The Porter Wing
When the Theatre blew up in 1927, it offered the chance for a rebuild—leading to the creation of these rooms on the building’s eastern side.
In December 1927, after the physicist Edward Andrade had delivered his Christmas Lecture about engines, the daughter of Nobel Laureate Sir William Henry Bragg invited a handful of children up to her father’s rooms at the Royal Institution to enjoy some Christmas cake. A few hours later, the Lecture Theatre exploded owing to an electrical fault. By then, fortunately, the children had finished the cake and left.
However, the damage caused by the accident offered the chance for a major rebuild—not only of the Theatre but also of the suite of rooms in which the resident professors lived. These works were financed partly by leasing most of the building’s basement to the jewellers Cartier. The private rooms were expanded to include, in complementary style, the rooms that we now call The Porter Wing, because they served in the 1970s as home to the chemist Lord Porter and his family, not to mention their bulldog Spencer.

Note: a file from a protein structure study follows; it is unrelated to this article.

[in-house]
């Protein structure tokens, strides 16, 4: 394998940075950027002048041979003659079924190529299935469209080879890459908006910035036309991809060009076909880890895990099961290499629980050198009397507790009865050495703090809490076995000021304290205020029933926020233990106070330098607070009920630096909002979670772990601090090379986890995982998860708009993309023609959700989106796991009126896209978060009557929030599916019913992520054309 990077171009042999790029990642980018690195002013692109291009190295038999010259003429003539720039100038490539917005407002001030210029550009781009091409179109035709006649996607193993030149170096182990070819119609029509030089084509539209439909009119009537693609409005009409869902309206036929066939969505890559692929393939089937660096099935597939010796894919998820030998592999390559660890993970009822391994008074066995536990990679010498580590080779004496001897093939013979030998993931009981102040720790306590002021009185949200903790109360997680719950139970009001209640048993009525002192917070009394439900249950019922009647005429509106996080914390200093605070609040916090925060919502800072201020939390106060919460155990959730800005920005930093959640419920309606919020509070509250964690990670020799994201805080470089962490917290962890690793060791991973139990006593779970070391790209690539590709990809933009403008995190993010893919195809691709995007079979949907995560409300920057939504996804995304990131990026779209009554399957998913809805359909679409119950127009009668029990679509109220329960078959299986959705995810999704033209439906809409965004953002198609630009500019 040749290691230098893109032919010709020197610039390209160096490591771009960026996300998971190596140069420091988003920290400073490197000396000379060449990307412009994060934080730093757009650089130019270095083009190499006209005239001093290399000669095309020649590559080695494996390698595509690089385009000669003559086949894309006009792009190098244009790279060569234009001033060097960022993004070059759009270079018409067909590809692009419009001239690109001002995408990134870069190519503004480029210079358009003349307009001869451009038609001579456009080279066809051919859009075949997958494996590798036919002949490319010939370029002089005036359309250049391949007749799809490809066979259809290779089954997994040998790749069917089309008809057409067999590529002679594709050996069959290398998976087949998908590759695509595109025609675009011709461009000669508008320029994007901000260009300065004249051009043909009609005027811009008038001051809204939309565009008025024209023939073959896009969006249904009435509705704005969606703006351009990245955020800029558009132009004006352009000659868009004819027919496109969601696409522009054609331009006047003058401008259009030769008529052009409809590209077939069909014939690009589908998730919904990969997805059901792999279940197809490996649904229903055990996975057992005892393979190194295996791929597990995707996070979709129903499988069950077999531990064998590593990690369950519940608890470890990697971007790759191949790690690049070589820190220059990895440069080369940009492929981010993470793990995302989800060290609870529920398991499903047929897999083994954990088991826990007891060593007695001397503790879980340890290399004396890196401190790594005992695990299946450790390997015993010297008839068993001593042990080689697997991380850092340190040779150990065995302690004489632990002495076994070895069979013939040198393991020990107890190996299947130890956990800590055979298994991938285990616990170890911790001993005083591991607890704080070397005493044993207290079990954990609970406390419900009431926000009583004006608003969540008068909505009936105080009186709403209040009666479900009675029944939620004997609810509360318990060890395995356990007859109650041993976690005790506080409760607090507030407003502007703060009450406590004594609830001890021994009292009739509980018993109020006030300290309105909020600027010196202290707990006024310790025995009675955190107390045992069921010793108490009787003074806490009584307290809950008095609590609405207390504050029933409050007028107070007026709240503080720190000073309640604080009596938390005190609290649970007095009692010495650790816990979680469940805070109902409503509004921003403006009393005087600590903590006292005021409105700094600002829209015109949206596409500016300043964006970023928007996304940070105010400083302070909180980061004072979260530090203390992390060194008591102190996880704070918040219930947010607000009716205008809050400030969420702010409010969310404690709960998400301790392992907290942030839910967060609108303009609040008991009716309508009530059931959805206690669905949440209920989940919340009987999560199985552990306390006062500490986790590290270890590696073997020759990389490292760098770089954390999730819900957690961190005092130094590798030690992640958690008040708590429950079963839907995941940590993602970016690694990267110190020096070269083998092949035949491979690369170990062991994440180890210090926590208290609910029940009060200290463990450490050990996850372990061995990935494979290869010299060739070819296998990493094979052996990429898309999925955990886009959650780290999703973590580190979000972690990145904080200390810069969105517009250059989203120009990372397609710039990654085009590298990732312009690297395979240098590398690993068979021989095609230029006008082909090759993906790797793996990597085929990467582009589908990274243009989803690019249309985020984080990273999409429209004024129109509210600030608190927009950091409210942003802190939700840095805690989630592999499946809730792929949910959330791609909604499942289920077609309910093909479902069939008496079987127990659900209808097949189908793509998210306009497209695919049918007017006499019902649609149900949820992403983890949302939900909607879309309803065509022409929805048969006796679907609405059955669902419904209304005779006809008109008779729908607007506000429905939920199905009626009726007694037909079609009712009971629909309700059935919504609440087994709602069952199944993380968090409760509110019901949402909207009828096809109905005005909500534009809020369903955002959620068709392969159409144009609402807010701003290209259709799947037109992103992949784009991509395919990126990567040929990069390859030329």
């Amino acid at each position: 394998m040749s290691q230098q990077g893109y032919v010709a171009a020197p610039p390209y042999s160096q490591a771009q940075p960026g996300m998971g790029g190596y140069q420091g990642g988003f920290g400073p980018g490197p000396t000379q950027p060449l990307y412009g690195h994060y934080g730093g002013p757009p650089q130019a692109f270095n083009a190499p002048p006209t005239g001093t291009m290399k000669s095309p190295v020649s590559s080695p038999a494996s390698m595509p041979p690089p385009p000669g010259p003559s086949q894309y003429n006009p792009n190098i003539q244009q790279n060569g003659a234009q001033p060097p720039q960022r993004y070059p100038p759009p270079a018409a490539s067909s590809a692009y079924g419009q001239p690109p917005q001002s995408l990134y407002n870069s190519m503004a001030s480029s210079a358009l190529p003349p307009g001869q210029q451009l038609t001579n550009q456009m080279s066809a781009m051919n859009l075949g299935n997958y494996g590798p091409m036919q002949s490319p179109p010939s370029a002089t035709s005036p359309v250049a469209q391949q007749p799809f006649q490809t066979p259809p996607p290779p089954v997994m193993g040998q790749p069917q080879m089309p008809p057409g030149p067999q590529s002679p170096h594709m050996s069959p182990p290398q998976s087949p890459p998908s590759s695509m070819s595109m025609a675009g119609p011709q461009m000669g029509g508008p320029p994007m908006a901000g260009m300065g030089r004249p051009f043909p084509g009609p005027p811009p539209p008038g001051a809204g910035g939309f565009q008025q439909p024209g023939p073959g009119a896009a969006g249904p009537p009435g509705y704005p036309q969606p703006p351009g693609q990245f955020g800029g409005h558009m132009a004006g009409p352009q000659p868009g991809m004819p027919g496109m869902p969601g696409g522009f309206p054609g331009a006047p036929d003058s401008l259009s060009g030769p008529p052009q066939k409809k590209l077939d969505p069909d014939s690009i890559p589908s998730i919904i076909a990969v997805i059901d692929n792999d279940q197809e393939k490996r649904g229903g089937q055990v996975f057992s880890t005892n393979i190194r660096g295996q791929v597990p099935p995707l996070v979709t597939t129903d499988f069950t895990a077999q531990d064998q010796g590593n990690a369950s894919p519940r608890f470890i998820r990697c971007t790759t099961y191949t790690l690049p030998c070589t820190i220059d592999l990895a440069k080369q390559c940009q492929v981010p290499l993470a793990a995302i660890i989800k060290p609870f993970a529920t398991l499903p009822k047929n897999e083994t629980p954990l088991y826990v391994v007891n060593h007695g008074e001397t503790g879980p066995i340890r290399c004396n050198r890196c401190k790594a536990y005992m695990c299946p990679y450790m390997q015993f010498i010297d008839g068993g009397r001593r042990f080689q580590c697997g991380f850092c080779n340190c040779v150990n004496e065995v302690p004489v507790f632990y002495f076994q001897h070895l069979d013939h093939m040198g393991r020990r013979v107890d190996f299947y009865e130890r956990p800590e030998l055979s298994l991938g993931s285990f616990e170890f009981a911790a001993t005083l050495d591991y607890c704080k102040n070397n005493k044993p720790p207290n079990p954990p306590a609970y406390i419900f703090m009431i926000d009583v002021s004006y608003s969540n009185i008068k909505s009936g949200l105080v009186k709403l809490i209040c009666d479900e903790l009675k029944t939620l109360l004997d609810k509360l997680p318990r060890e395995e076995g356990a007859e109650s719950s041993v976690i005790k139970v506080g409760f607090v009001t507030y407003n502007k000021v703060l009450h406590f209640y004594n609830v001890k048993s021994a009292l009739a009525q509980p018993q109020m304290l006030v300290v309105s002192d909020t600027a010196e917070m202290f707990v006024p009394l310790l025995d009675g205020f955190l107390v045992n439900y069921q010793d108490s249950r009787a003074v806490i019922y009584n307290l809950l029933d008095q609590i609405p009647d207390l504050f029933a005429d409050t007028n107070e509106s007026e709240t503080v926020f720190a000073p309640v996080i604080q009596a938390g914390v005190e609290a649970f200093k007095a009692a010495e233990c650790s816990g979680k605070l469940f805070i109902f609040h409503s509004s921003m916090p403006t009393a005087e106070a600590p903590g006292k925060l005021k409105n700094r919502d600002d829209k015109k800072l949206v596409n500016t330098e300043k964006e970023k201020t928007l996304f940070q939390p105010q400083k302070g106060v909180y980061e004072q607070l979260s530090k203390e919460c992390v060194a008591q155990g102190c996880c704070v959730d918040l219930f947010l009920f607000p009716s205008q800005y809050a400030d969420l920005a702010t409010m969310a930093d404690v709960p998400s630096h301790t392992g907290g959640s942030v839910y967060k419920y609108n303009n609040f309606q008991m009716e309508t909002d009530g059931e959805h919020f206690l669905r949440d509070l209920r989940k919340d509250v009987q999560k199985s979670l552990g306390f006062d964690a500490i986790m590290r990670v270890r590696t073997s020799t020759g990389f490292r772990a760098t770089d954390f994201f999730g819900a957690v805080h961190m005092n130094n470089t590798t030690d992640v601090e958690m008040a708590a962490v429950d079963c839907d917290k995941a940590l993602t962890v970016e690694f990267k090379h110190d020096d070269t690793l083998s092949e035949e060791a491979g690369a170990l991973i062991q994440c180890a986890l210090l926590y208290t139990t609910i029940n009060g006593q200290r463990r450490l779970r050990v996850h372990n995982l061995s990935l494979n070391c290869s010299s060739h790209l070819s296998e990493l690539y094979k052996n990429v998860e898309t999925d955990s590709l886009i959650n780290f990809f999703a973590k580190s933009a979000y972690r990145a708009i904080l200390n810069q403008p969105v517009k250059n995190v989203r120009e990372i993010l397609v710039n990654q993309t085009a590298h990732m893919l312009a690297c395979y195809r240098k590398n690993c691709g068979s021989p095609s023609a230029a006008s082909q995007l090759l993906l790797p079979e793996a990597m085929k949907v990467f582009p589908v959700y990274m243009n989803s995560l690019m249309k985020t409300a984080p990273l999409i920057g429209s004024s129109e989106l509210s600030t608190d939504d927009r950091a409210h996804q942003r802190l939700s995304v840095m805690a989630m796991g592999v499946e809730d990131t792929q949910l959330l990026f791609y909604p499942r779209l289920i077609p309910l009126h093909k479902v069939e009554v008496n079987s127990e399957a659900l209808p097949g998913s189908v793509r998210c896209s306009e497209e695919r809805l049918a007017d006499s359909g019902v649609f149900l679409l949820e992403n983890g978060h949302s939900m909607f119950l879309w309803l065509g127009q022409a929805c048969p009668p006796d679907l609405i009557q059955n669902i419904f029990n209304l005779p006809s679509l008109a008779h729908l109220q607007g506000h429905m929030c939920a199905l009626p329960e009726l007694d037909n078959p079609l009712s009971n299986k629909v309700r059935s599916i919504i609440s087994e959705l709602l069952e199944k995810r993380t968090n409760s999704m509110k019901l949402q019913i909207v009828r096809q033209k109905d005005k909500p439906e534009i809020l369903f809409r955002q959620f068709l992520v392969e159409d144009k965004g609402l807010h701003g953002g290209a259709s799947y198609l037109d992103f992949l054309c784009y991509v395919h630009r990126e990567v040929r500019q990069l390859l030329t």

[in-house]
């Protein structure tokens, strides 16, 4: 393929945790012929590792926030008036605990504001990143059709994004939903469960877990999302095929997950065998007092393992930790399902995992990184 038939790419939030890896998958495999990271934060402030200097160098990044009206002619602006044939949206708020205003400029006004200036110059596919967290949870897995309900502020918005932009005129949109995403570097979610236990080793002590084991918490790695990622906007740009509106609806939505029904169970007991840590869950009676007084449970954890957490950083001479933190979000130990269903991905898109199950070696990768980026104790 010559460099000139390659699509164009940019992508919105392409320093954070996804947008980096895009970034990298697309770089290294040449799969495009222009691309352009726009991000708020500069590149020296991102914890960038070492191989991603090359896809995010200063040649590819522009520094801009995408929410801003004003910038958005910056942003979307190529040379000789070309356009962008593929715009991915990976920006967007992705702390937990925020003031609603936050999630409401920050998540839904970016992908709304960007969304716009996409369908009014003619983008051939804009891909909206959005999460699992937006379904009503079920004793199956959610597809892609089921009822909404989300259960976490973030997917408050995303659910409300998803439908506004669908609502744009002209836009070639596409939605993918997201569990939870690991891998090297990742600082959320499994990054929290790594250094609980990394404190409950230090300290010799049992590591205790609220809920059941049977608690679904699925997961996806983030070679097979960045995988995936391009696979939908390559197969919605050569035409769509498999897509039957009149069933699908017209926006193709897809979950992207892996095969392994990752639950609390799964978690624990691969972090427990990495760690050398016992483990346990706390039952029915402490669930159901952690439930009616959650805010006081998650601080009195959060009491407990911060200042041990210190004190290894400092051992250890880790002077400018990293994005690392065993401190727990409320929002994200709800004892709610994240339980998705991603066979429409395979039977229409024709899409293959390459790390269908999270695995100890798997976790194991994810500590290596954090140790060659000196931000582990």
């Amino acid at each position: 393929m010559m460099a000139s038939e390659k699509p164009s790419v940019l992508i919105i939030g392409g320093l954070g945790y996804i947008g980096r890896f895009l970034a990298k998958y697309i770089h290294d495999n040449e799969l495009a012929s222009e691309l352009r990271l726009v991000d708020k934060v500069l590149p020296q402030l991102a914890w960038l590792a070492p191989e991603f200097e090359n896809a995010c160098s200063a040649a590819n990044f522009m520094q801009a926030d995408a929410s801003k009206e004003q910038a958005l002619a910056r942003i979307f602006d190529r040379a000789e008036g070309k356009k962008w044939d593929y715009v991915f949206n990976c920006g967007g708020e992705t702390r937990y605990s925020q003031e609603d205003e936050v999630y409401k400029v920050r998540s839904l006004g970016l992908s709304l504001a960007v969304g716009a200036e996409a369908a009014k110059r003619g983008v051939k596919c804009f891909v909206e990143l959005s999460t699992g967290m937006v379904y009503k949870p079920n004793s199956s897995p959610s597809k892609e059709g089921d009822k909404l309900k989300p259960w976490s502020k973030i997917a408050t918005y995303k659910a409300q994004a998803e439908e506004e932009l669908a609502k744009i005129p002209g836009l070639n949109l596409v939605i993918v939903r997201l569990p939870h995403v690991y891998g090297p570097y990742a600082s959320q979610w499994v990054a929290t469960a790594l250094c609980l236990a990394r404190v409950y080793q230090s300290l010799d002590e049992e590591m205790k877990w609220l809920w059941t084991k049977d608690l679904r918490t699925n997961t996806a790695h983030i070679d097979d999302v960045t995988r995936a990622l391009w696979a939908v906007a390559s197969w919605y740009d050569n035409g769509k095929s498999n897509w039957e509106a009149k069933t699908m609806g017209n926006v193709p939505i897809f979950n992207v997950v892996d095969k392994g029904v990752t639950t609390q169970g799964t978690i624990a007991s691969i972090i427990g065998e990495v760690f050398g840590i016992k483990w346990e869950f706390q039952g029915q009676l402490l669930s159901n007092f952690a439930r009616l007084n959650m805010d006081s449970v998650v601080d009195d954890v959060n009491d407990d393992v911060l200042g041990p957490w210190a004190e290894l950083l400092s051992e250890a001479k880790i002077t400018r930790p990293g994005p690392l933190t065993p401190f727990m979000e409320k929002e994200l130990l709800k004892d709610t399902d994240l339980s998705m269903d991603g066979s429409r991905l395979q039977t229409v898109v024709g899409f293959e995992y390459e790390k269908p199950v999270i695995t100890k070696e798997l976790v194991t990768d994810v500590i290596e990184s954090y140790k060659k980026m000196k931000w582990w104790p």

These younger rooms are used by our scientists and our Director of Development. The long balcony also serves as a nice spot for informal discussion and when possible catching some rays.